“During the 2004 observation, both spacecraft were so close that they observed almost simultaneously the same ‘quasi-stationary’, rotating structure in the solar wind as it passed them by,” said Silvia Perri of the Università della Calabria, Italy, lead author of the paper.
“The magnetic field data showed the typical signature of a current sheet crossing. At that time, the solar wind was flowing at about 550 km/s. Since the current sheet event lasted only 0.07 seconds for both satellites, this corresponded to a spatial size of about 38 km.“
“During the second event, the four Cluster spacecraft were also in the solar wind, but they were too far apart to make a two- or three-dimensional study of the plasma flow. However, the STAFF instrument on Cluster 2 obtained a one-dimensional snapshot of the fluctuations in the turbulent flow and found evidence of a discontinuity in the solar wind which was similar to the previous event.“
“The data show that the plasma turbulence is virtually two-dimensional and consists of thin current sheets that lie perpendicular to the plane of the average magnetic field of the solar wind,” said Melvyn Goldstein of NASA’s Goddard Space Flight Center, a co-author of the paper and the NASA Project Scientist for Cluster.
Future missions such as ESA’s Solar Orbiter and NASA’s Solar Probe Plus will be able to determine whether similar processes are also in play closer to the Sun, while NASA’s Magnetospheric Multiscale mission will specifically probe the small-scale regions where reconnection can occur.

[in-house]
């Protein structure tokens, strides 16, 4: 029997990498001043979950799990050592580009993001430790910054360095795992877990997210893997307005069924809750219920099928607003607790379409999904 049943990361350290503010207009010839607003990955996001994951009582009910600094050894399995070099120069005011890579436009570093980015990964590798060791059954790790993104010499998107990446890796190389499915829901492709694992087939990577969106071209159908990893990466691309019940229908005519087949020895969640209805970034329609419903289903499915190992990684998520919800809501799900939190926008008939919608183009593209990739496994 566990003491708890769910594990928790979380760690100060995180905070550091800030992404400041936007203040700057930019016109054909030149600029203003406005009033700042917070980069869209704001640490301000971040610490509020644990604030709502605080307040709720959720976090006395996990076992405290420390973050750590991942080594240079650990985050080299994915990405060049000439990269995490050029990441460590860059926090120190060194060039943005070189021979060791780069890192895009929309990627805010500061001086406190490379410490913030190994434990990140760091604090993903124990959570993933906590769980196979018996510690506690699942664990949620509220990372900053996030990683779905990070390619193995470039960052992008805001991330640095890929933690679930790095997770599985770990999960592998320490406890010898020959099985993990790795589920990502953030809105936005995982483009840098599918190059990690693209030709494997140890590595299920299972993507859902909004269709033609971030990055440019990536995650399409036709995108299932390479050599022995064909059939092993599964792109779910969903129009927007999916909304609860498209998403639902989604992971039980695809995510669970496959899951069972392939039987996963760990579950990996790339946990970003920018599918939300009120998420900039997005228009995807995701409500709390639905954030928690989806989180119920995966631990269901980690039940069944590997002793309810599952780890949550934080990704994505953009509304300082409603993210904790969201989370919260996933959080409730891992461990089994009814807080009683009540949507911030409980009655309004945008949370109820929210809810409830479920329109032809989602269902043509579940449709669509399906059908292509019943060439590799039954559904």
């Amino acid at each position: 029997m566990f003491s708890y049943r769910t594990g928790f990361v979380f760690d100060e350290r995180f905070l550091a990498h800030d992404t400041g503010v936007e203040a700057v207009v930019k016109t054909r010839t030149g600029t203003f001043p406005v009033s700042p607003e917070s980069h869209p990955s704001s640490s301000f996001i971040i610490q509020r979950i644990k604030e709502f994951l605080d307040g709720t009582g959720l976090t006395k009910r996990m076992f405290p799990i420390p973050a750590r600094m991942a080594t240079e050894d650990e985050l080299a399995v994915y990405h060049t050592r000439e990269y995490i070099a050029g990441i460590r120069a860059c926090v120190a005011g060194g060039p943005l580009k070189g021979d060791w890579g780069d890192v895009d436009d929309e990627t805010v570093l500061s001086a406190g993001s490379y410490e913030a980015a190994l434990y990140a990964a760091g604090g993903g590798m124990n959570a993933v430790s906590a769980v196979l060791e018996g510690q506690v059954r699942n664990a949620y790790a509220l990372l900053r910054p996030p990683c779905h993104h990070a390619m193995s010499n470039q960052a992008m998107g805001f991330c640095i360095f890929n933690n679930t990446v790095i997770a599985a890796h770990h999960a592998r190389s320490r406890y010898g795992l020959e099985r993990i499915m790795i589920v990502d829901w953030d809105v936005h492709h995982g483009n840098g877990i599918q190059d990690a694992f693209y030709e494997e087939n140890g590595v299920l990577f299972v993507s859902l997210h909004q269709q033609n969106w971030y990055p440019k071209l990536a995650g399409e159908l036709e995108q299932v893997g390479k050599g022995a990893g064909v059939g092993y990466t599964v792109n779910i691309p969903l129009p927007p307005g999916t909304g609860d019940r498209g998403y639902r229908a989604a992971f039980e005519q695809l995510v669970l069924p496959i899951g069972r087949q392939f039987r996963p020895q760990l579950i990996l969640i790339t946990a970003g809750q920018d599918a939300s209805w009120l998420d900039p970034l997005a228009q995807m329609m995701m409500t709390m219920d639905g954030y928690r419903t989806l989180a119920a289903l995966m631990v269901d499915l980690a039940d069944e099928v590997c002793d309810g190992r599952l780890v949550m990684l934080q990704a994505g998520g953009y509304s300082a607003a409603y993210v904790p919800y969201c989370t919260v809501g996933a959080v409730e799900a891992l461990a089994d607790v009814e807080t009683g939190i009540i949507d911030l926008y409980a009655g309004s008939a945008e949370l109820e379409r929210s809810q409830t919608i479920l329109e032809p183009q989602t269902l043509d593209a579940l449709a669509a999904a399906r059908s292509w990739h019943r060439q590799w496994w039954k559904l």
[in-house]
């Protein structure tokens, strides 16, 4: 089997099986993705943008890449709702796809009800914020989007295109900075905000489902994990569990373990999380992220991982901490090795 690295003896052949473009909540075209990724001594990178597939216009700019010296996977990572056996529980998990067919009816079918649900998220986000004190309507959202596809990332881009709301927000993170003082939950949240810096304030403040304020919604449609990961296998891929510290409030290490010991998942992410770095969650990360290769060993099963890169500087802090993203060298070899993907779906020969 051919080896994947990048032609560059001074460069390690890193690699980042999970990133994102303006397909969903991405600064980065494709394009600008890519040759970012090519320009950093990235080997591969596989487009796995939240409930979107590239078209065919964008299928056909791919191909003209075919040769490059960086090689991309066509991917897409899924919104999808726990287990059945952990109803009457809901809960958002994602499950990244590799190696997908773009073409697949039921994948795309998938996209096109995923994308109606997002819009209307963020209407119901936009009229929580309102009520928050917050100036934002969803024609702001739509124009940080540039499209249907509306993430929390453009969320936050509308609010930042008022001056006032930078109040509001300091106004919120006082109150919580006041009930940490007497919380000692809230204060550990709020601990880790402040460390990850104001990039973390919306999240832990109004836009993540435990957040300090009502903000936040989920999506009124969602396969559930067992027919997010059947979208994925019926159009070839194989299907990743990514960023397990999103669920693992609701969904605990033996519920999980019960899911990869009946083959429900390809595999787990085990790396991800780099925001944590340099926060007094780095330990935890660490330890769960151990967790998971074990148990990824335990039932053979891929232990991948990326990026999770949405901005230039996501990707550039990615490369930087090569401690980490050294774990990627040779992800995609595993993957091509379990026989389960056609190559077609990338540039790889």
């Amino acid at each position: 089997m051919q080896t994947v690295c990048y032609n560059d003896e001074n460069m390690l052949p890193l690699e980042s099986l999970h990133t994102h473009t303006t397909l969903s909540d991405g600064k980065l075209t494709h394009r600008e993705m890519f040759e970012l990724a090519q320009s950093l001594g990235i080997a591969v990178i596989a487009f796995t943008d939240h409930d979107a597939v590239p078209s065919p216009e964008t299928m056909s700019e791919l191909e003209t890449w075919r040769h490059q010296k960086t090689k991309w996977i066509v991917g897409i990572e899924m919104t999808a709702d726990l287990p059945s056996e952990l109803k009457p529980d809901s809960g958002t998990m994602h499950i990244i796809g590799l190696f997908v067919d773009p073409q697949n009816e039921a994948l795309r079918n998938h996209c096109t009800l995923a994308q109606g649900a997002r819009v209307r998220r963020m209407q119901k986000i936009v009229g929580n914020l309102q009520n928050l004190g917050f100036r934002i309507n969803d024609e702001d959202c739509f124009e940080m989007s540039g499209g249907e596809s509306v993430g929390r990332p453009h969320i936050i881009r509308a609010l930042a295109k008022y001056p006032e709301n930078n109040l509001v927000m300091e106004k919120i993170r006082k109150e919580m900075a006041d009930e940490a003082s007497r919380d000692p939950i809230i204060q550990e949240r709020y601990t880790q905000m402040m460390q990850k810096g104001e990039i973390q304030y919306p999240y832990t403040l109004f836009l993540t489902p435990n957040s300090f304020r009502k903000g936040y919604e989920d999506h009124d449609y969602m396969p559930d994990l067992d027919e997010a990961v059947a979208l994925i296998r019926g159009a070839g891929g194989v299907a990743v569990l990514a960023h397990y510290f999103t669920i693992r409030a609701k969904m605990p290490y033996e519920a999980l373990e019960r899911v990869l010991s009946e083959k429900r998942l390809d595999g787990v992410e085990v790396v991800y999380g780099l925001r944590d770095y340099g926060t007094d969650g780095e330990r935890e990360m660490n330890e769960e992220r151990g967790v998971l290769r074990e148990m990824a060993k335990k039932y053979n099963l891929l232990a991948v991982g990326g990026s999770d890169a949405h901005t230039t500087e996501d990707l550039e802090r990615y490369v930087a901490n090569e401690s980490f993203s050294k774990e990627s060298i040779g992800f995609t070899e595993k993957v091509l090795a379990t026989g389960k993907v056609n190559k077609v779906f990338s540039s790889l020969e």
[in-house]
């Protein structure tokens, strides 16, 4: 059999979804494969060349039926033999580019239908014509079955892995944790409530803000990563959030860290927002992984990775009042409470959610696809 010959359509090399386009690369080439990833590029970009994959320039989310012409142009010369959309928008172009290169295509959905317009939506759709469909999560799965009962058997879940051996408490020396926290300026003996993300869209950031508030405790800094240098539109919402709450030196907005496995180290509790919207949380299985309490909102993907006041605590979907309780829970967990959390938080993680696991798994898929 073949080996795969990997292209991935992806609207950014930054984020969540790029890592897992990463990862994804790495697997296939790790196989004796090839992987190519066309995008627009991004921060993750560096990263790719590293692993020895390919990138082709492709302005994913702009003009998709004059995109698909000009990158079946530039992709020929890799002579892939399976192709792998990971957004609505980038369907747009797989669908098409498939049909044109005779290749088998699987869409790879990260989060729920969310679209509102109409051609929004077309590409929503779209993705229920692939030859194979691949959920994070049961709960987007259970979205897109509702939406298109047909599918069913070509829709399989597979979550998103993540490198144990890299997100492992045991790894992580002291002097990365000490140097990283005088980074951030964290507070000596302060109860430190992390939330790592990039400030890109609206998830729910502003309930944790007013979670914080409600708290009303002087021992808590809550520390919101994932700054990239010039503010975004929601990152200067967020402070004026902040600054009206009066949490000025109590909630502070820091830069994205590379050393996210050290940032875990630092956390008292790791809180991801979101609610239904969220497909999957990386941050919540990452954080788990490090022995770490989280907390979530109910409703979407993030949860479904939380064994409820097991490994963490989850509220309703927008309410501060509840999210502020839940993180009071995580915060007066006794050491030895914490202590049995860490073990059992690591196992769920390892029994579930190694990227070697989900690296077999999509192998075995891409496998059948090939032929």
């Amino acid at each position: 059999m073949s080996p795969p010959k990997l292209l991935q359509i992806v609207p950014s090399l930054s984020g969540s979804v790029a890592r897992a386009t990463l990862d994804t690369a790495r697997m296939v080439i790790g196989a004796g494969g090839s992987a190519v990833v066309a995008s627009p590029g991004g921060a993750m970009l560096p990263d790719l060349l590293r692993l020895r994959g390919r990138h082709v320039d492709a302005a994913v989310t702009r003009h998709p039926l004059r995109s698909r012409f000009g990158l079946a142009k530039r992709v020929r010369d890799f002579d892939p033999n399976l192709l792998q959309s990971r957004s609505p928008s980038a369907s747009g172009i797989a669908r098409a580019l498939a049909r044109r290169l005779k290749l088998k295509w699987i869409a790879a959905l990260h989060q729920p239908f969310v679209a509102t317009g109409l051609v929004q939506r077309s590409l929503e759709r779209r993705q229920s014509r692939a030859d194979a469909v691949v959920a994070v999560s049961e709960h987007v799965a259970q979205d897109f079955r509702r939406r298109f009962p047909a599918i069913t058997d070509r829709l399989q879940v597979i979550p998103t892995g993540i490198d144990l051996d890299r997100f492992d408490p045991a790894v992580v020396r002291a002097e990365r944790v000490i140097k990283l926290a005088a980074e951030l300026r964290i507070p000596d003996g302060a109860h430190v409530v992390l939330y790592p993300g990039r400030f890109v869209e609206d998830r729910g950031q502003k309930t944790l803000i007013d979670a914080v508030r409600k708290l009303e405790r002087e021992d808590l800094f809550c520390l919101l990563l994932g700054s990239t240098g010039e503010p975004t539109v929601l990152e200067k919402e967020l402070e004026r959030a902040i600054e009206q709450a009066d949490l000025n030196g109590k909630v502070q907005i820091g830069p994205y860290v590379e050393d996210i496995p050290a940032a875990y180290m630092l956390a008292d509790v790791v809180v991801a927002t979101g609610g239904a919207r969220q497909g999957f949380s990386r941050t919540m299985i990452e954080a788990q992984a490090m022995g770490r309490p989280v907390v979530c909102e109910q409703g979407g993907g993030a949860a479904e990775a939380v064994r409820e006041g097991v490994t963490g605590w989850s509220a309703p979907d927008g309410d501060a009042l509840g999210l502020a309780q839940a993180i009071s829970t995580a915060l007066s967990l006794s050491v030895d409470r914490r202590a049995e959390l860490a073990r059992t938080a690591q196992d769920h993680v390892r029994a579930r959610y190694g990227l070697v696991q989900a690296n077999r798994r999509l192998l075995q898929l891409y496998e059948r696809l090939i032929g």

ESA’s Cluster mission
The four Cluster spacecraft are providing a detailed three-dimensional map of the magnetosphere. They are investigating the Earth’s magnetic environment and its interaction with the solar wind in three dimensions. Science output from Cluster greatly advances our knowledge of space plasma physics, space weather and the Sun-Earth connection and has been key in improving the modeling of the magnetosphere and understanding its various physical processes. Images and videos by Cluster.
Original study by Perri, S., et al.
Detection of Small-Scale Structures in the Dissipation Regime of Solar-Wind Turbulence
Publication date: 08 Nov 2012, Authors: Perri, S., et al.
Journal: Phys. Rev. Lett. ; Volume: 109 ; Issue: 19 ; Page: 191101 ; Year: 2012
Copyright: American Physical Society
Recent observations of the solar wind have pointed out the existence of a cascade of magnetic energy from the scale of the proton Larmor radius rhop down to the electron Larmor radius rhoe scale. In this Letter we study the spatial properties of magnetic field fluctuations in the solar wind and find that at small scales the magnetic field does not resemble a sea of homogeneous fluctuations, but rather a two-dimensional plane containing thin current sheets and discontinuities with spatial sizes ranging from l>=rhop down to rhoe and below. These isolated structures may be manifestations of intermittency that localize sites of turbulent dissipation. Studying the relationship between turbulent dissipation, reconnection, and intermittency is crucial for understanding the dynamics of laboratory and astrophysical plasmas. Link to Publication
Featured image: CC